Ferre v. Salt Lake City

May 31, 2019

2019 UT App 94, 444 P.3d 567 (May 31, 2019) (cert. denied) 

The Utah Court of Appeals upheld a judgment in favor of Salt Lake City in allowing a special exception for construction of a two-story house that exceeded Salt Lake City Code’s maximum height allowance.

A house began construction on the lot directly south of homeowner Jeremy Ferre’s property. The house under construction sat on property uniquely situated and accessed by a long driveway and multiple easements from the “block face” street on which Ferre’s property is located. After beginning construction, it was discovered the foundation was not dug deep enough, and a special exception was sought for an additional height for the house of nine feet and eight inches more than permitted by code.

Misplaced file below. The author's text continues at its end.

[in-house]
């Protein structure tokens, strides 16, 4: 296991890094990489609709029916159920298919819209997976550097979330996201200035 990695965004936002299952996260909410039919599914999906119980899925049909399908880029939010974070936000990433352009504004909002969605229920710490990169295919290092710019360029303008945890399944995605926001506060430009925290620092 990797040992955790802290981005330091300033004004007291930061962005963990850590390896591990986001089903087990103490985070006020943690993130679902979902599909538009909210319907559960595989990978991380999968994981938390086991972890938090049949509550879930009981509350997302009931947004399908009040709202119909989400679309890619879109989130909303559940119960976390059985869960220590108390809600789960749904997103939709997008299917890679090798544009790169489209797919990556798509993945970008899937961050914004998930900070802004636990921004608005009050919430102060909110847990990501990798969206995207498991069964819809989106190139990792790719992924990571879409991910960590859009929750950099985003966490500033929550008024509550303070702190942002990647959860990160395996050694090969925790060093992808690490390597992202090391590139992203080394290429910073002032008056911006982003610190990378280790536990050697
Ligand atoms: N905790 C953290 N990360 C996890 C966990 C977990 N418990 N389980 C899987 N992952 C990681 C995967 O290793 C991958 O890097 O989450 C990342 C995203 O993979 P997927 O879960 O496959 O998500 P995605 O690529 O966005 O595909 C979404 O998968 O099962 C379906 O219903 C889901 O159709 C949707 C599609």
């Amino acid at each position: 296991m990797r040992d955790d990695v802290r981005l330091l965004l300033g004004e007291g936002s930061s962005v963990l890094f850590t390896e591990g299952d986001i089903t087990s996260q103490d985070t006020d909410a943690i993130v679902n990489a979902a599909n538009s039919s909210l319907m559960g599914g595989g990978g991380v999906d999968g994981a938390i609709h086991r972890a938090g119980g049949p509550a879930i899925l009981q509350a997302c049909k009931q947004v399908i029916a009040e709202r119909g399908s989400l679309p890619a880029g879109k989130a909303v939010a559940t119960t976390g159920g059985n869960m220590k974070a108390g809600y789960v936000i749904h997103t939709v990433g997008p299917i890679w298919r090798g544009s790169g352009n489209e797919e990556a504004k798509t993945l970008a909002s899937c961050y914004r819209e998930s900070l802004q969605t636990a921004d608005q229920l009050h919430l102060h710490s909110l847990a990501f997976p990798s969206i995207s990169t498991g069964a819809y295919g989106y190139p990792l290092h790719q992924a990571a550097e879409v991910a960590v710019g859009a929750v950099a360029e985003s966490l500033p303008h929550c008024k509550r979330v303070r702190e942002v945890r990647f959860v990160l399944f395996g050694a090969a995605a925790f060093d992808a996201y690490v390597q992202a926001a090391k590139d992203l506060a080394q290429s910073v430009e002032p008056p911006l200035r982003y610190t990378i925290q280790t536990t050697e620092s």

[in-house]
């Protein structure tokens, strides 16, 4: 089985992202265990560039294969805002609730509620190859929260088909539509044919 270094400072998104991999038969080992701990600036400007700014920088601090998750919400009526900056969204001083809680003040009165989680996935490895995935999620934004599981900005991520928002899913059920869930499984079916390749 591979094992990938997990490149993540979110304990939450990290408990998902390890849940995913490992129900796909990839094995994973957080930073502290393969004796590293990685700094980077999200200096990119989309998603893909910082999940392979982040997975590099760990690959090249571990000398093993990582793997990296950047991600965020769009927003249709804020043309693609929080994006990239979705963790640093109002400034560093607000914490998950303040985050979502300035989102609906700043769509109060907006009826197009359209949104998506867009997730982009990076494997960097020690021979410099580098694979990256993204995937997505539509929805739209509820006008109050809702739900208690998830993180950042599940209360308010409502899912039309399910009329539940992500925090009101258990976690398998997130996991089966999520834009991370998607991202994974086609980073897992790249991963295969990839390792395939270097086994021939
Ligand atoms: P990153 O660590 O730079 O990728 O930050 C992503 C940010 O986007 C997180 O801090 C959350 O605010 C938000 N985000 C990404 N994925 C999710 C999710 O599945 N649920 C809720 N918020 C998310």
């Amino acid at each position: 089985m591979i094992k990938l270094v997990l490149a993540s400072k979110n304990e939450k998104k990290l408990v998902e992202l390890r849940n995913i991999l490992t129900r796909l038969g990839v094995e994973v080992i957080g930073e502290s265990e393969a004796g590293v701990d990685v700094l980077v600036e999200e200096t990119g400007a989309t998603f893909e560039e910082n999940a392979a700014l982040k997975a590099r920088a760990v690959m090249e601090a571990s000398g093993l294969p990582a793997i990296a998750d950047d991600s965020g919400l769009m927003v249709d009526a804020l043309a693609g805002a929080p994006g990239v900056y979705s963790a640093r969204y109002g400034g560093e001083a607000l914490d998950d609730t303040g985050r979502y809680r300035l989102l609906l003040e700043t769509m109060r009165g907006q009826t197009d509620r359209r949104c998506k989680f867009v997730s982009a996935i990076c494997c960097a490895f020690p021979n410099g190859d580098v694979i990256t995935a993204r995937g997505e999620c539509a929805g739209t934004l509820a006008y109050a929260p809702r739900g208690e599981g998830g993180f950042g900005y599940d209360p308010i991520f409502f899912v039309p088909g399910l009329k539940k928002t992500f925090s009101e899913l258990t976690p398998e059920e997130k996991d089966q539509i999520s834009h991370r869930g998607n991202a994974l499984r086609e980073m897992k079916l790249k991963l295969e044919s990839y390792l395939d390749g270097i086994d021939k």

Salt Lake City’s code allows special exceptions to building height restrictions when certain criteria are met, one requirement being that an exception must be “in keeping with the development pattern of the block face.” Finding the house was not directly located in the block face, the senior planner found the property to be compatible with the existing scale and intensity of the neighborhood, and the Commission granted the special exception application over Ferre’s objections. Ferre sought judicial review and the district court concluded that there is no requirement that the building be on a block face to be eligible for a special exception, and declined to disturb the Commission’s decision.

On appeal, the Utah Court of Appeals held that the requirement in the municipal code that the special exception be consistent with the development pattern of the block face was inapplicable because the property at issue was not located on a block face. The Court did not find the code’s silence as to properties not situated on a block face to exclude such properties from all reasonable land use exceptions. Therefore, the city planning commission properly considered the characteristics and existing structures in the neighborhood to determine whether the additional height of the house was in keeping with the regulatory purpose of the City’s zoning ordinances.